Lausanne (AFP): The doping case of Russian figure skater Kamila Valieva whose positive test ignited a scandal at the 2022 Winter Olympics will be heard behind closed doors on Tuesday by the Court of Arbitration for Sport (CAS).
While the case was the latest in a string of doping scandals involving Russian Olympic athletes, it also raised questions about how the 15-year-old athlete was treated, the way the test was conducted and the value of the drug involved for enhancing performance.
Tuesday’s hearing follows the exoneration of the Russian teenager by Russia’s anti-doping agency (RUSADA). The World Anti-Doping Agency (WADA) and the International Skating Union (ISU) then appealed RUSADA’s ruling, as did RUSADA itself.
The three CAS judges will meet in Lausanne, while the young skater – now 17 – and some of the experts and witnesses will be heard by videoconference.
In Beijing in February 2022, Valieva, then 15, became the first female skater to land a quadruple jump in Olympic competition, helping Russia secure gold in the team event.
The next day, she was told she had tested positive before the Games for trimetazidine, a drug used to treat angina but which is banned for athletes. At the end of year, RUSADA ruled that Valieva bore “no fault or negligence” for the positive test.
From the start, the case has presented a dilemma. Valieva’s age, 15 at the time, should have guaranteed her confidentiality, under WADA rules for “protected persons” younger than 16. But Valieva’s display in the team event in the Olympic arena had already drawn worldwide attention.
“Confidentiality is a good thing, but becomes a bit of a puppet when you’re dealing with high-level athletes,” David Pavot, director of the anti-doping research chair at the Canadian University of Sherbrooke, told AFP.
The Valieva affair, he added, has “brought to light wider ethical questions about a minimum age for participation in the Games”.
Under the pressure of suspicion and attention, Valieva cracked in the individual event in Beijing, stumbling four times in the long programme and finishing in tears as she tumbled from first to fourth.
The skating federation is raising the lower age limit for its senior category from 15 to 17 from 2024, citing the “physical, mental and emotional health” of competitors.
Pavot added that Valieva has been caught “in a spiral bigger than herself, with an anti-Russian narrative where everything is mixed up”, due to the systematic cheating revealed in 2015 that discredited both Russian sport and RUSADA.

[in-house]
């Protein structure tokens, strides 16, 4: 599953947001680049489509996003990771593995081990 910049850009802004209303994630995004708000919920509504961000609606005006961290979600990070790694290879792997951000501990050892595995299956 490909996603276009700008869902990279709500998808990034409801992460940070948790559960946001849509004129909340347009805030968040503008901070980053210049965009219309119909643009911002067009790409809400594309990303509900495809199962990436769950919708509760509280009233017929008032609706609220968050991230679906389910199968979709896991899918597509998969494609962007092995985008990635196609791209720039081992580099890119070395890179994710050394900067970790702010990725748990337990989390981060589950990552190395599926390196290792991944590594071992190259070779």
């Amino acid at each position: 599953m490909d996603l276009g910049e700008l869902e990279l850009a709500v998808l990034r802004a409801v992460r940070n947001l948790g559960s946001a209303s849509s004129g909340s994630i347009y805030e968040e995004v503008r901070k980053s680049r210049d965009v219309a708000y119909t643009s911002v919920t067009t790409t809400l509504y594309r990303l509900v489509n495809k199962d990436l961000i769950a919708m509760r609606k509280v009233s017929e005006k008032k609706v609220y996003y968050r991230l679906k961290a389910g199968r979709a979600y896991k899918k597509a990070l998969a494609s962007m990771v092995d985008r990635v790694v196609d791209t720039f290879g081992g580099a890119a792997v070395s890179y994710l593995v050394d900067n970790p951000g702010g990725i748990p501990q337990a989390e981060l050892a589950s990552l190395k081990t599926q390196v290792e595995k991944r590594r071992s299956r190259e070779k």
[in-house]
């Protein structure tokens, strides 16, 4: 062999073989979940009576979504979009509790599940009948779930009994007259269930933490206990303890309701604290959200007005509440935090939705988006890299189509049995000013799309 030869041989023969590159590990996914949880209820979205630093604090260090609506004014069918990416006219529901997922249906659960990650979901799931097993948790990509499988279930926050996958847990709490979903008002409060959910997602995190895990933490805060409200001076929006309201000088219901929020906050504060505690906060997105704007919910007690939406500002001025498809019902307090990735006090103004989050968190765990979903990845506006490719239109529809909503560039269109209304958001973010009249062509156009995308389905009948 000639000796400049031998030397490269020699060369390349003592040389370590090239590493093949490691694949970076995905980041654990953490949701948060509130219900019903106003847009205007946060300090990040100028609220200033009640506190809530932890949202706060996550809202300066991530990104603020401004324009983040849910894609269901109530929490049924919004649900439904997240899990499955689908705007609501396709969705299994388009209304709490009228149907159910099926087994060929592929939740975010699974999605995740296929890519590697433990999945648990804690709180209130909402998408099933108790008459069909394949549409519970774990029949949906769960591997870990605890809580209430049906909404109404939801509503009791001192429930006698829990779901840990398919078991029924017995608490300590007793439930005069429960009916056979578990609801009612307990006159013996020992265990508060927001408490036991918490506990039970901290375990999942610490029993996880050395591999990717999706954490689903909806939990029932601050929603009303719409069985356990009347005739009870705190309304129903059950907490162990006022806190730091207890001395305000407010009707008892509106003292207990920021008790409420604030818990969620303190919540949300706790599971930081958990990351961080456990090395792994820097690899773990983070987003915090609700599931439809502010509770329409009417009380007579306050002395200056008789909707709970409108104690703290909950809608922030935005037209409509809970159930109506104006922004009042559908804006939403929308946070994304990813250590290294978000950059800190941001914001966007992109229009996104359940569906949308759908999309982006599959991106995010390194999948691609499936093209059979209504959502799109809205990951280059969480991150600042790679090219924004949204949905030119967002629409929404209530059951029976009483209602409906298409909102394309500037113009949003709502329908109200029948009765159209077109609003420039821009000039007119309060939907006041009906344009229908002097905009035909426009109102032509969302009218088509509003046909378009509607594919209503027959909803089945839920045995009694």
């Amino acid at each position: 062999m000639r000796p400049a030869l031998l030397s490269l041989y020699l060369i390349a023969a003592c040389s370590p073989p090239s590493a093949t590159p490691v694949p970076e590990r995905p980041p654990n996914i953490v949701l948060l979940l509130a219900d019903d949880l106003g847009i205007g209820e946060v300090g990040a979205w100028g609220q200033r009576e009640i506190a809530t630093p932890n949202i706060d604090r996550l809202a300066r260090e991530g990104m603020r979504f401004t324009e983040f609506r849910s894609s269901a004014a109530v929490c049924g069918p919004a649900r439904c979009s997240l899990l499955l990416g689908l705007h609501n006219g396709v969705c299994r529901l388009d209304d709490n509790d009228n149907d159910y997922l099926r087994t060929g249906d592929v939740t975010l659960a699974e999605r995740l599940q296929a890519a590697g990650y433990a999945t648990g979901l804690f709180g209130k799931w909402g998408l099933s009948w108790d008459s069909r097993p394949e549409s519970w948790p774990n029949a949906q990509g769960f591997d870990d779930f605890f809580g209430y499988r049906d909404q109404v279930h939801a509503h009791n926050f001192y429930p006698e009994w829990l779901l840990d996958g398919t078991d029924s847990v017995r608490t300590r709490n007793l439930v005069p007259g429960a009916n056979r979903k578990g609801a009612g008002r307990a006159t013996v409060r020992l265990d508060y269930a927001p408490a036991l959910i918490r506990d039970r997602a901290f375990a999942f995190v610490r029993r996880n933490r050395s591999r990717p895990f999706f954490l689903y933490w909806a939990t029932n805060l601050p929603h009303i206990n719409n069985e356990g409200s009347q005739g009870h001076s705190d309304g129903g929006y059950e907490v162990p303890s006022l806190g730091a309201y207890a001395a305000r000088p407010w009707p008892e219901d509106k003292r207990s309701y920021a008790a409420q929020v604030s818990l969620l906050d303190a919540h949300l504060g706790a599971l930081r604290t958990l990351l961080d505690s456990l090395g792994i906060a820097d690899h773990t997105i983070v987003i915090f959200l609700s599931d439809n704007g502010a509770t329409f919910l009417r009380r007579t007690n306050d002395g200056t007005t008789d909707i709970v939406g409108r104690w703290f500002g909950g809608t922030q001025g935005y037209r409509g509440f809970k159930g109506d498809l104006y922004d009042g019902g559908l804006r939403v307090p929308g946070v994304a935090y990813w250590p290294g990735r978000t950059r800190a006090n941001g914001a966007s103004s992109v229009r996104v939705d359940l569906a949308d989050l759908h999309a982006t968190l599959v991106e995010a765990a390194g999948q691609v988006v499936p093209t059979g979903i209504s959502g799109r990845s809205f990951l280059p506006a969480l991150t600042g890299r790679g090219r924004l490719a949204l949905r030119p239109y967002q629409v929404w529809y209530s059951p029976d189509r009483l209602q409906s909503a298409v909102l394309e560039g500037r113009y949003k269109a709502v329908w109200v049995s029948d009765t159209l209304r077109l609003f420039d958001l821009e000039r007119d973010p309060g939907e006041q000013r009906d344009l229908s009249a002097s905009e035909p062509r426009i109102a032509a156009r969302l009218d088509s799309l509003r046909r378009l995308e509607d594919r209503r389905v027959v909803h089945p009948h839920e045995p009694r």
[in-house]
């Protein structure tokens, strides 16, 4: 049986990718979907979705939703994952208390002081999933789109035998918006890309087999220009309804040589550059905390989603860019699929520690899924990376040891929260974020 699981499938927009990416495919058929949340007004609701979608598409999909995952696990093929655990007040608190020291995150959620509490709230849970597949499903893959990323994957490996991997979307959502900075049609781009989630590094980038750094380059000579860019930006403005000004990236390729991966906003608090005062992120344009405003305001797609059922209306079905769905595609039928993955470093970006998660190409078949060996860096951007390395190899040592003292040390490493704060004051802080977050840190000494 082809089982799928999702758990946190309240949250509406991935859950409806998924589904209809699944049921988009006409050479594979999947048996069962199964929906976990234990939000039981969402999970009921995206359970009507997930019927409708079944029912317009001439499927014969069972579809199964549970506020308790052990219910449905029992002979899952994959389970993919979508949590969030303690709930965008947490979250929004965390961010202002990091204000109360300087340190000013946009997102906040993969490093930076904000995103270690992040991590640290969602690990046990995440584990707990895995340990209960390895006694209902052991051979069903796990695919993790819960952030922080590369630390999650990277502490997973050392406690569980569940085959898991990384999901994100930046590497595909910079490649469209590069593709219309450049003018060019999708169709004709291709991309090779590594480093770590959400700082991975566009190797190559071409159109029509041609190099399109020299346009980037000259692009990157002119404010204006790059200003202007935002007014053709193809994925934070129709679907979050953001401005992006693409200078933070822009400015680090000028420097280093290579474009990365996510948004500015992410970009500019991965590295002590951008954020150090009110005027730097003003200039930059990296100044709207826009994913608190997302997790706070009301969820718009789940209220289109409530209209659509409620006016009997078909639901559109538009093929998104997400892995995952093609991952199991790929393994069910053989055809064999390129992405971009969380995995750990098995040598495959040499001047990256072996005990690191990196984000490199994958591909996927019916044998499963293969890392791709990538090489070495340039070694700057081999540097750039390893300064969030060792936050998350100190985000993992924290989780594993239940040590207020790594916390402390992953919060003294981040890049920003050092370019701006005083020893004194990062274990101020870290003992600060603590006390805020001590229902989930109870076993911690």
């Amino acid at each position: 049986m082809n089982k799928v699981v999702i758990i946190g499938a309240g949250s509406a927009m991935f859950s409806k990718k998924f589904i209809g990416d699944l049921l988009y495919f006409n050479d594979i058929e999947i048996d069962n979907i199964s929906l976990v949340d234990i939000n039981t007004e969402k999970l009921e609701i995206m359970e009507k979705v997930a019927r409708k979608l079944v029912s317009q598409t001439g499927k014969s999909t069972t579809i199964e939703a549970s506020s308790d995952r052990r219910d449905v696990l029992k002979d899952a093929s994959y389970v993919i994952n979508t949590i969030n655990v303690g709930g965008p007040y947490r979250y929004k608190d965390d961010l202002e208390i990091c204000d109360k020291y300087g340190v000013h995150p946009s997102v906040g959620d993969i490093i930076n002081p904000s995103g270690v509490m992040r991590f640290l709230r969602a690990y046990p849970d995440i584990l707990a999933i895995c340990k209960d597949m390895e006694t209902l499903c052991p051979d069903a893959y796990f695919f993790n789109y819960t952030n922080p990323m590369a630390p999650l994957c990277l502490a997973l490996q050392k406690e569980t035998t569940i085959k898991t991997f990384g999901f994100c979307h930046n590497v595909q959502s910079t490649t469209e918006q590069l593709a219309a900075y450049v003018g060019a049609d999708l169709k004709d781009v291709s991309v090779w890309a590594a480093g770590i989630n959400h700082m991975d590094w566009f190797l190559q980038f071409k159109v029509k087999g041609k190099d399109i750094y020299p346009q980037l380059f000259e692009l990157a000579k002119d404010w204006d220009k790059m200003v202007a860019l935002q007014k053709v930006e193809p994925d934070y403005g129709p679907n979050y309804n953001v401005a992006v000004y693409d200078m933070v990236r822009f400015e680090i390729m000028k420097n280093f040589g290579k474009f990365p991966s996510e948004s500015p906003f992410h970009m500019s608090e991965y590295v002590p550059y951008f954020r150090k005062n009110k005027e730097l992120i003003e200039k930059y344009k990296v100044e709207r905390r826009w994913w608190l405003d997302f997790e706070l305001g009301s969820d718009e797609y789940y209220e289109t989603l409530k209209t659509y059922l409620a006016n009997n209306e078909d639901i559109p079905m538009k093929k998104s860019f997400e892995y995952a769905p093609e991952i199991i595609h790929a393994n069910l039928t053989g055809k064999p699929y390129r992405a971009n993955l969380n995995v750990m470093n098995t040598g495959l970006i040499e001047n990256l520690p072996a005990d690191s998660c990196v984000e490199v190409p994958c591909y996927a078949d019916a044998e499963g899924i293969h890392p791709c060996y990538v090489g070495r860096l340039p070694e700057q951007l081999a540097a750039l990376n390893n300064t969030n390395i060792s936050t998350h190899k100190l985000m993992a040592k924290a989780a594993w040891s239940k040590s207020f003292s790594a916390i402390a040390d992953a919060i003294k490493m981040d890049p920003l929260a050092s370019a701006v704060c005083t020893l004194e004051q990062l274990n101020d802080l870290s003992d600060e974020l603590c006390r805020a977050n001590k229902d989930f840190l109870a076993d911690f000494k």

Yet it was RUSADA that tested the skater on December 25, 2021, as she won the Russian championships.
‘Contamination by cutlery’
They sent the sample to the WADA-accredited laboratory in Stockholm. The lab found a minute concentration of trimetazidine but, delayed by the Covid pandemic, the result was not delivered until the middle of the Olympics
More than a year and a half later, the podium in the team event is still up for grabs – much to the dismay of the Americans, Japanese and Canadians, who finished behind the Russian gold medallists.
After being cleared by RUSADA, Valieva returned to competition, taking second place in the Russian championships at the end of 2022.
WADA and ISU are demanding up to four years’ suspension and the annulment of all her results since the end of 2021.
“WADA has taken this appeal to CAS in the interests of fairness for athletes and clean sport,” a spokesman for the agency said in a statement to AFP.
“Put simply, we consider the finding by the disciplinary tribunal of RUSADA that the athlete bore ‘no fault or negligence’ to be wrong under the terms of the World Anti-Doping Code.” The case promises to turn into a battle of the experts.
Valieva has blamed “contamination by cutlery” shared with her grandfather, who was treated with trimetazidine after receiving an artificial heart, and who drove her to training every day. In 2018, sports authorities accepted two cases of accidental trimetazidine contamination.
CAS accepted that American swimmer Madisyn Cox had consumed the drug in a multivitamin. The court also accepted that contamination led to Russian bobsledder Nadezhda Sergeeva’s positive test at the Pyeongchang Olympics but did not reinstate her result at the Games.
Doubt has long surrounded the value of trimetazidine due in particular to its “numerous side effects” ranging from “gait disorders” to “hallucinations”. CAS has warned that “it is not yet possible to say when the award will be handed down”.